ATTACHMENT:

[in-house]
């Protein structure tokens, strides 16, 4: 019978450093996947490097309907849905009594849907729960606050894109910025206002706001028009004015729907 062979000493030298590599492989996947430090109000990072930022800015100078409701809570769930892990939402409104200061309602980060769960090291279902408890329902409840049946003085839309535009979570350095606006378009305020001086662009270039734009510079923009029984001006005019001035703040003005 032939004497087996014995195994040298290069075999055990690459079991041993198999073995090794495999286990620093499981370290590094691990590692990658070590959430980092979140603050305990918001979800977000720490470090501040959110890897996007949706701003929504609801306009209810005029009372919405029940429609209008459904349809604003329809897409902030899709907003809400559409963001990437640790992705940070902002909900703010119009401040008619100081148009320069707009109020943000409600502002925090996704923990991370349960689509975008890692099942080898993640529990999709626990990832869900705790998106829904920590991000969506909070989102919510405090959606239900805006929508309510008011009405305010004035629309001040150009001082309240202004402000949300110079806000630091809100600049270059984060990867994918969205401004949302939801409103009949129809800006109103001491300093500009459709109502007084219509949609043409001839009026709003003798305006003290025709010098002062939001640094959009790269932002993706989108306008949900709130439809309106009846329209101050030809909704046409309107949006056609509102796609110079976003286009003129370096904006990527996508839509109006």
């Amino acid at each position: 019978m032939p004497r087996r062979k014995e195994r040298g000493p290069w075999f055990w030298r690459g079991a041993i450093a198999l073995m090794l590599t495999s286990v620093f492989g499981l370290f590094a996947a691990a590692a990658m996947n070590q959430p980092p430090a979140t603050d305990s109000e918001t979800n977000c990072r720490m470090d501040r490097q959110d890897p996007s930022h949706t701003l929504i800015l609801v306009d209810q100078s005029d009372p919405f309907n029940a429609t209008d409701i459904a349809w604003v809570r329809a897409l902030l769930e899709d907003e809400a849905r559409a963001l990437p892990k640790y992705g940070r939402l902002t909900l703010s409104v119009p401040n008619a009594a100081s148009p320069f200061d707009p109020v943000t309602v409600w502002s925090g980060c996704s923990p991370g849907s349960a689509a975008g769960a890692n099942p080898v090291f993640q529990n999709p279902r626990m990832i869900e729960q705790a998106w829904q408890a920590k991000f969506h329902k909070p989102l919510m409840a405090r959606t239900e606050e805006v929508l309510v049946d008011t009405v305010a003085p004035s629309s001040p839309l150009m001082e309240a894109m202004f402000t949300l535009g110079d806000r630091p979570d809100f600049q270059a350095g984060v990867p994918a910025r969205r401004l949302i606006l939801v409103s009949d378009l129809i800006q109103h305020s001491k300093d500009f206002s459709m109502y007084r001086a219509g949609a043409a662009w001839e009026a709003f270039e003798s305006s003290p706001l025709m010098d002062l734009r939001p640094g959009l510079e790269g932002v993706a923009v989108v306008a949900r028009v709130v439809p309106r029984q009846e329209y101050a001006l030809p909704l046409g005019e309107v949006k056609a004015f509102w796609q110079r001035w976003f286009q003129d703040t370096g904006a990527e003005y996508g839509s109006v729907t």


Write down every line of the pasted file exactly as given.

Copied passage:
[in-house]
């Protein structure tokens, strides 16, 4: 019978450093996947490097309907849905009594849907729960606050894109910025206002706001028009004015729907 062979000493030298590599492989996947430090109000990072930022800015100078409701809570769930892990939402409104200061309602980060769960090291279902408890329902409840049946003085839309535009979570350095606006378009305020001086662009270039734009510079923009029984001006005019001035703040003005 032939004497087996014995195994040298290069075999055990690459079991041993198999073995090794495999286990620093499981370290590094691990590692990658070590959430980092979140603050305990918001979800977000720490470090501040959110890897996007949706701003929504609801306009209810005029009372919405029940429609209008459904349809604003329809897409902030899709907003809400559409963001990437640790992705940070902002909900703010119009401040008619100081148009320069707009109020943000409600502002925090996704923990991370349960689509975008890692099942080898993640529990999709626990990832869900705790998106829904920590991000969506909070989102919510405090959606239900805006929508309510008011009405305010004035629309001040150009001082309240202004402000949300110079806000630091809100600049270059984060990867994918969205401004949302939801409103009949129809800006109103001491300093500009459709109502007084219509949609043409001839009026709003003798305006003290025709010098002062939001640094959009790269932002993706989108306008949900709130439809309106009846329209101050030809909704046409309107949006056609509102796609110079976003286009003129370096904006990527996508839509109006």
């Amino acid at each position: 019978m032939p004497r087996r062979k014995e195994r040298g000493p290069w075999f055990w030298r690459g079991a041993i450093a198999l073995m090794l590599t495999s286990v620093f492989g499981l370290f590094a996947a691990a590692a990658m996947n070590q959430p980092p430090a979140t603050d305990s109000e918001t979800n977000c990072r720490m470090d501040r490097q959110d890897p996007s930022h949706t701003l929504i800015l609801v306009d209810q100078s005029d009372p919405f309907n029940a429609t209008d409701i459904a349809w604003v809570r329809a897409l902030l769930e899709d907003e809400a849905r559409a963001l990437p892990k640790y992705g940070r939402l902002t909900l703010s409104v119009p401040n008619a009594a100081s148009p320069f200061d707009p109020v943000t309602v409600w502002s925090g980060c996704s923990p991370g849907s349960a689509a975008g769960a890692n099942p080898v090291f993640q529990n999709p279902r626990m990832i869900e729960q705790a998106w829904q408890a920590k991000f969506h329902k909070p989102l919510m409840a405090r959606t239900e606050e805006v929508l309510v049946d008011t009405v305010a003085p004035s629309s001040p839309l150009m001082e309240a894109m202004f402000t949300l535009g110079d806000r630091p979570d809100f600049q270059a350095g984060v990867p994918a910025r969205r401004l949302i606006l939801v409103s009949d378009l129809i800006q109103h305020s001491k300093d500009f206002s459709m109502y007084r001086a219509g949609a043409a662009w001839e009026a709003f270039e003798s305006s003290p706001l025709m010098d002062l734009r939001p640094g959009l510079e790269g932002v993706a923009v989108v306008a949900r028009v709130v439809p309106r029984q009846e329209y101050a001006l030809p909704l046409g005019e309107v949006k056609a004015f509102w796609q110079r001035w976003f286009q003129d703040t370096g904006a990527e003005y996508g839509s109006v729907t």